"What should we do?" Marta asked.

"I don't know, but maybe we could get a little closer while we figure it out. How'd you like to go back to the states for a visit?"

"If you think it's safe, I would love it," she said with a grin. "But if it's not safe, if this is a trap, I'll happily live my life in little towns like this."

"Let's get closer and we'll see," he finally said, nervous that someone had found Marta's number on an untraceable phone. He doubted it was Outcome, because if they knew her phone number they'd both be dead already, not being lured in by a scientific equation. And the message had gone to her, not him, as if whoever had sent it knew they'd need her scientific expertise. And suppose the world really was in danger and they did nothing.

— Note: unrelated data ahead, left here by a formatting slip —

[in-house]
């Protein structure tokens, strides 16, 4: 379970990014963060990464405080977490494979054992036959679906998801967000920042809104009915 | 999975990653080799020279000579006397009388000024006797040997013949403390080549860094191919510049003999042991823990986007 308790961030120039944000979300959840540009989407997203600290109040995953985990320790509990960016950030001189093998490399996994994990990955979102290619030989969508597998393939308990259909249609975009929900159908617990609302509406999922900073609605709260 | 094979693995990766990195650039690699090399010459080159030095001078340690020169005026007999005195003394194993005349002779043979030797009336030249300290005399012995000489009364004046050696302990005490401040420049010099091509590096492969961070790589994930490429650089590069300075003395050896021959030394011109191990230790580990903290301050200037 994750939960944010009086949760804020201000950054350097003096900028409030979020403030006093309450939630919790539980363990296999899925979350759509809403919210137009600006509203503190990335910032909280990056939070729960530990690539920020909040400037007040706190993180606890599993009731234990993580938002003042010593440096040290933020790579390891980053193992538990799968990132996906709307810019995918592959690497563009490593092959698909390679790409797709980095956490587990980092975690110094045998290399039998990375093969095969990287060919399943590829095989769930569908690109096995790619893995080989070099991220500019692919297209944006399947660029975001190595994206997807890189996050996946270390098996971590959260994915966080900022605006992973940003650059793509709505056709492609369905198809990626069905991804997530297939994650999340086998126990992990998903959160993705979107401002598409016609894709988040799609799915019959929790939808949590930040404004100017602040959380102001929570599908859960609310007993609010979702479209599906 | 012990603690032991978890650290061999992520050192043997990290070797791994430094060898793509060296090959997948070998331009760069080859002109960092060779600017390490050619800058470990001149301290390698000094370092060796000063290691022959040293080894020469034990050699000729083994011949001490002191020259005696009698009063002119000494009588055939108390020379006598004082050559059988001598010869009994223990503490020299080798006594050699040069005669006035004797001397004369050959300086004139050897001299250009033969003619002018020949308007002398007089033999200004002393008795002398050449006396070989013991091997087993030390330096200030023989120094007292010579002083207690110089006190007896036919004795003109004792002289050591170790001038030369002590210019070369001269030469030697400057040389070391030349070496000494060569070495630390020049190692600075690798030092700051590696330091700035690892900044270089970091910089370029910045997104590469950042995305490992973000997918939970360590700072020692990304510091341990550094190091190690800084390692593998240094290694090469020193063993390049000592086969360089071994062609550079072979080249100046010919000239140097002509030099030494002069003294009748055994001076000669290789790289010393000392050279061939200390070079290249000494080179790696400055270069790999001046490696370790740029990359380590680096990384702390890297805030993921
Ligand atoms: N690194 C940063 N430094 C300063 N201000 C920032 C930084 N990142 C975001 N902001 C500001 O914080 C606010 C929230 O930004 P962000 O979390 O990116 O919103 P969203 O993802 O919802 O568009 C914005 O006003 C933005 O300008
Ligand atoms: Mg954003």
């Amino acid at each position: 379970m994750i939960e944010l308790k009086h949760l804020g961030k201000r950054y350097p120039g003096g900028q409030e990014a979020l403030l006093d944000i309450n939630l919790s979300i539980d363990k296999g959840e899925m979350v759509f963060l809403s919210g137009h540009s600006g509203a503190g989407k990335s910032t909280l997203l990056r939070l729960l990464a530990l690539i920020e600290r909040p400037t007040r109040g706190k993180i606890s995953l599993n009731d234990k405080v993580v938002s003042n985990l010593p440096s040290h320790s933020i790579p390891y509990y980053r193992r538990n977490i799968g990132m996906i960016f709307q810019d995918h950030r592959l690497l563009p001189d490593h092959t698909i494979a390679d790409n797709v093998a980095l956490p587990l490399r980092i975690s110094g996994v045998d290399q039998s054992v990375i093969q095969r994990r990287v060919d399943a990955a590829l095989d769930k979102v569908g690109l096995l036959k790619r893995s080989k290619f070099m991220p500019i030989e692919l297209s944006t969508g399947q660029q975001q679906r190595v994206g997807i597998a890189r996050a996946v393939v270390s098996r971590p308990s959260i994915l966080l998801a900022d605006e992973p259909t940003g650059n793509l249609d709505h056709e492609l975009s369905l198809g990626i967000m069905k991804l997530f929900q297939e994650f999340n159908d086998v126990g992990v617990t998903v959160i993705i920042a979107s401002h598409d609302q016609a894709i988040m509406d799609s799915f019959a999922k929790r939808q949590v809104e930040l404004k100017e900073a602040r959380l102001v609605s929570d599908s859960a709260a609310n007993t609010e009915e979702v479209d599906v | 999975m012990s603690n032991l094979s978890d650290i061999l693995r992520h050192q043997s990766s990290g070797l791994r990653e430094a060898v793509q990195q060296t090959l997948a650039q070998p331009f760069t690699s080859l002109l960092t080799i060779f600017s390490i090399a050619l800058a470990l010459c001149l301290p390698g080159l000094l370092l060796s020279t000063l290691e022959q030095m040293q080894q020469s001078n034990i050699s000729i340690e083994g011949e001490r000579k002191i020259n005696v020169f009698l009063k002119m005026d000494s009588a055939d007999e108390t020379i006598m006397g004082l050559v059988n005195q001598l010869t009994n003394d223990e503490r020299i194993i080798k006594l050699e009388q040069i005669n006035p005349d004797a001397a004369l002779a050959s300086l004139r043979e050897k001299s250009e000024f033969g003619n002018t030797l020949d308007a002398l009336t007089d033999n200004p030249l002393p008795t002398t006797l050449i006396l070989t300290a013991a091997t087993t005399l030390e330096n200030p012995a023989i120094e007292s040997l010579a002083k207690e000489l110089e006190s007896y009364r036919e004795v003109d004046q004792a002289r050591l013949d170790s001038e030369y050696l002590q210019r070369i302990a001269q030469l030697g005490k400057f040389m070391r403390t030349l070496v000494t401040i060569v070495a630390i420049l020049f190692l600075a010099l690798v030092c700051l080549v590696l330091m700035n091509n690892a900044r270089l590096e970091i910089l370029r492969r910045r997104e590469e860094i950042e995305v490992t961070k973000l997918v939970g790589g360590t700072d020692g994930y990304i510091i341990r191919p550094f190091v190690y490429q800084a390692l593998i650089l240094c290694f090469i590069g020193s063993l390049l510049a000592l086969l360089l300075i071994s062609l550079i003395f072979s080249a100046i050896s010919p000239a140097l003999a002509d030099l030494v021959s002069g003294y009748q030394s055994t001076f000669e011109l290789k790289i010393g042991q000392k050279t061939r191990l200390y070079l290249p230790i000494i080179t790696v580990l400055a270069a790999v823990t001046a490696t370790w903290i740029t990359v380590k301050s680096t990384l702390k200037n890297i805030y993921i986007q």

"Okay," she agreed, still grinning, looking excited to be going back to her country, where things would be familiar, and people spoke a language she easily understood.

Aaron wished it wasn't New York they were being summoned to, though, too near all the old headquarters, supposedly dismantled now. If there were still a seat of power for whatever new programs Outcome had spawned, they could be there, only blocks from where they were heading. He still smiled back, glad to see her so happy. He'd make sure she was safe, that they were both safe. He'd find them a boat to take them over the gulf to Florida, and drive up from there. If all went well, they'd be in New York in less than a day.


"There's a package for you, Mr. Finch," Edward Moody yelled from the bottom of the stairs.

"I'll get it," John called, following Edward to where the large box stood right inside the door. There was no identifying information on the box other than the address of the library, c/o Mr. Finch.

"It's heavy," Edward said, "let me help you move it."

John shook his head. "I'll open it down here first." He tapped his earwig. "Harold. Can you come down?"